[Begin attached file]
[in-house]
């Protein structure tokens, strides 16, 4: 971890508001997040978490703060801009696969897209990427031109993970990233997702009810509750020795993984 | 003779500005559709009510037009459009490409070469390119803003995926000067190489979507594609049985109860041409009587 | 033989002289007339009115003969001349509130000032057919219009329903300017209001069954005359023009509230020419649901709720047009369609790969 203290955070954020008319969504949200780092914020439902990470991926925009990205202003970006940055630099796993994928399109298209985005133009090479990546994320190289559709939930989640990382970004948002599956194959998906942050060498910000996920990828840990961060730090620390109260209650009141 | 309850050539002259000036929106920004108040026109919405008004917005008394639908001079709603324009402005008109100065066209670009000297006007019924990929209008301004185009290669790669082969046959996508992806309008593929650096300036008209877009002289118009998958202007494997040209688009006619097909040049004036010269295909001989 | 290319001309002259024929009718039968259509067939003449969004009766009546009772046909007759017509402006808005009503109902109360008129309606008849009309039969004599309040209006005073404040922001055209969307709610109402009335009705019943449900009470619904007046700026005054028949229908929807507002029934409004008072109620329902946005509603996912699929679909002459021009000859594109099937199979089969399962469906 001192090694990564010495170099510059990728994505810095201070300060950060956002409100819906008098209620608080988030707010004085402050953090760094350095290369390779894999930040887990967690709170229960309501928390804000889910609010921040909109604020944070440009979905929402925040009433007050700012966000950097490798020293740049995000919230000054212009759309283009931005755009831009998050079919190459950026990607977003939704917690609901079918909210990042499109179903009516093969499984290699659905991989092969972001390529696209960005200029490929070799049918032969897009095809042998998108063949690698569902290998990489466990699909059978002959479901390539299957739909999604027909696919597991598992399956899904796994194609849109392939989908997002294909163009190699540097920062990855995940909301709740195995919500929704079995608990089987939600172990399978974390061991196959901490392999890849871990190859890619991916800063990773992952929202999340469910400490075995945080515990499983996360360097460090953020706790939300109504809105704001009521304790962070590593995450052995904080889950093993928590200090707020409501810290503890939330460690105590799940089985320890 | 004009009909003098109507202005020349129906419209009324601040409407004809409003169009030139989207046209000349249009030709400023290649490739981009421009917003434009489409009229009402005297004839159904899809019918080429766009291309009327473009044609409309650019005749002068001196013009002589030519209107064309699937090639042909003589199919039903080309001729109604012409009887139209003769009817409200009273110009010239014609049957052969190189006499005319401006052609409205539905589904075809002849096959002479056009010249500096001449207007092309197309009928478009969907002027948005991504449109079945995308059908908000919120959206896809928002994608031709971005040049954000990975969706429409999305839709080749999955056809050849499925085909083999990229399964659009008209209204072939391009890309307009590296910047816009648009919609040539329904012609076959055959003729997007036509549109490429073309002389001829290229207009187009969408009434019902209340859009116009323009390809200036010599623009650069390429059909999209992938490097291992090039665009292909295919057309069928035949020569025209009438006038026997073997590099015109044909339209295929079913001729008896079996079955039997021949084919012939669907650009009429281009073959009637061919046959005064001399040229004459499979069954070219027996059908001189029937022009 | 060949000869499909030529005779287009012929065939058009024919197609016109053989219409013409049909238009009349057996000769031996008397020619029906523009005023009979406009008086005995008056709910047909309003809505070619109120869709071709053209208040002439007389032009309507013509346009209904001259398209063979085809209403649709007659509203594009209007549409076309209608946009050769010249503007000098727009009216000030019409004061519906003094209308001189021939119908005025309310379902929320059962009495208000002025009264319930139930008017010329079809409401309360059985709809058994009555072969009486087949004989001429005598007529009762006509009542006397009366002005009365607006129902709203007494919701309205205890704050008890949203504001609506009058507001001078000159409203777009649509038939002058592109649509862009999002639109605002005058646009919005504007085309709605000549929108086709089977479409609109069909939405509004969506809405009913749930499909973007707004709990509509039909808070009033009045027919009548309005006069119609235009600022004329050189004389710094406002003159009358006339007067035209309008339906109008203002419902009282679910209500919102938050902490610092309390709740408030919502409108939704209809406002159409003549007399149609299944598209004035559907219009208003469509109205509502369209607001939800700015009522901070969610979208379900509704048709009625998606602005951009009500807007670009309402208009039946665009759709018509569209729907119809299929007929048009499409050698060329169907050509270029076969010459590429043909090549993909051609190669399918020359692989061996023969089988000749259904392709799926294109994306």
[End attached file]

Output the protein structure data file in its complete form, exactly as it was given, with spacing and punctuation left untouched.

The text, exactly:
[in-house]
């Protein structure tokens, strides 16, 4: 971890508001997040978490703060801009696969897209990427031109993970990233997702009810509750020795993984 | 003779500005559709009510037009459009490409070469390119803003995926000067190489979507594609049985109860041409009587 | 033989002289007339009115003969001349509130000032057919219009329903300017209001069954005359023009509230020419649901709720047009369609790969 203290955070954020008319969504949200780092914020439902990470991926925009990205202003970006940055630099796993994928399109298209985005133009090479990546994320190289559709939930989640990382970004948002599956194959998906942050060498910000996920990828840990961060730090620390109260209650009141 | 309850050539002259000036929106920004108040026109919405008004917005008394639908001079709603324009402005008109100065066209670009000297006007019924990929209008301004185009290669790669082969046959996508992806309008593929650096300036008209877009002289118009998958202007494997040209688009006619097909040049004036010269295909001989 | 290319001309002259024929009718039968259509067939003449969004009766009546009772046909007759017509402006808005009503109902109360008129309606008849009309039969004599309040209006005073404040922001055209969307709610109402009335009705019943449900009470619904007046700026005054028949229908929807507002029934409004008072109620329902946005509603996912699929679909002459021009000859594109099937199979089969399962469906 001192090694990564010495170099510059990728994505810095201070300060950060956002409100819906008098209620608080988030707010004085402050953090760094350095290369390779894999930040887990967690709170229960309501928390804000889910609010921040909109604020944070440009979905929402925040009433007050700012966000950097490798020293740049995000919230000054212009759309283009931005755009831009998050079919190459950026990607977003939704917690609901079918909210990042499109179903009516093969499984290699659905991989092969972001390529696209960005200029490929070799049918032969897009095809042998998108063949690698569902290998990489466990699909059978002959479901390539299957739909999604027909696919597991598992399956899904796994194609849109392939989908997002294909163009190699540097920062990855995940909301709740195995919500929704079995608990089987939600172990399978974390061991196959901490392999890849871990190859890619991916800063990773992952929202999340469910400490075995945080515990499983996360360097460090953020706790939300109504809105704001009521304790962070590593995450052995904080889950093993928590200090707020409501810290503890939330460690105590799940089985320890 | 004009009909003098109507202005020349129906419209009324601040409407004809409003169009030139989207046209000349249009030709400023290649490739981009421009917003434009489409009229009402005297004839159904899809019918080429766009291309009327473009044609409309650019005749002068001196013009002589030519209107064309699937090639042909003589199919039903080309001729109604012409009887139209003769009817409200009273110009010239014609049957052969190189006499005319401006052609409205539905589904075809002849096959002479056009010249500096001449207007092309197309009928478009969907002027948005991504449109079945995308059908908000919120959206896809928002994608031709971005040049954000990975969706429409999305839709080749999955056809050849499925085909083999990229399964659009008209209204072939391009890309307009590296910047816009648009919609040539329904012609076959055959003729997007036509549109490429073309002389001829290229207009187009969408009434019902209340859009116009323009390809200036010599623009650069390429059909999209992938490097291992090039665009292909295919057309069928035949020569025209009438006038026997073997590099015109044909339209295929079913001729008896079996079955039997021949084919012939669907650009009429281009073959009637061919046959005064001399040229004459499979069954070219027996059908001189029937022009 | 060949000869499909030529005779287009012929065939058009024919197609016109053989219409013409049909238009009349057996000769031996008397020619029906523009005023009979406009008086005995008056709910047909309003809505070619109120869709071709053209208040002439007389032009309507013509346009209904001259398209063979085809209403649709007659509203594009209007549409076309209608946009050769010249503007000098727009009216000030019409004061519906003094209308001189021939119908005025309310379902929320059962009495208000002025009264319930139930008017010329079809409401309360059985709809058994009555072969009486087949004989001429005598007529009762006509009542006397009366002005009365607006129902709203007494919701309205205890704050008890949203504001609506009058507001001078000159409203777009649509038939002058592109649509862009999002639109605002005058646009919005504007085309709605000549929108086709089977479409609109069909939405509004969506809405009913749930499909973007707004709990509509039909808070009033009045027919009548309005006069119609235009600022004329050189004389710094406002003159009358006339007067035209309008339906109008203002419902009282679910209500919102938050902490610092309390709740408030919502409108939704209809406002159409003549007399149609299944598209004035559907219009208003469509109205509502369209607001939800700015009522901070969610979208379900509704048709009625998606602005951009009500807007670009309402208009039946665009759709018509569209729907119809299929007929048009499409050698060329169907050509270029076969010459590429043909090549993909051609190669399918020359692989061996023969089988000749259904392709799926294109994306």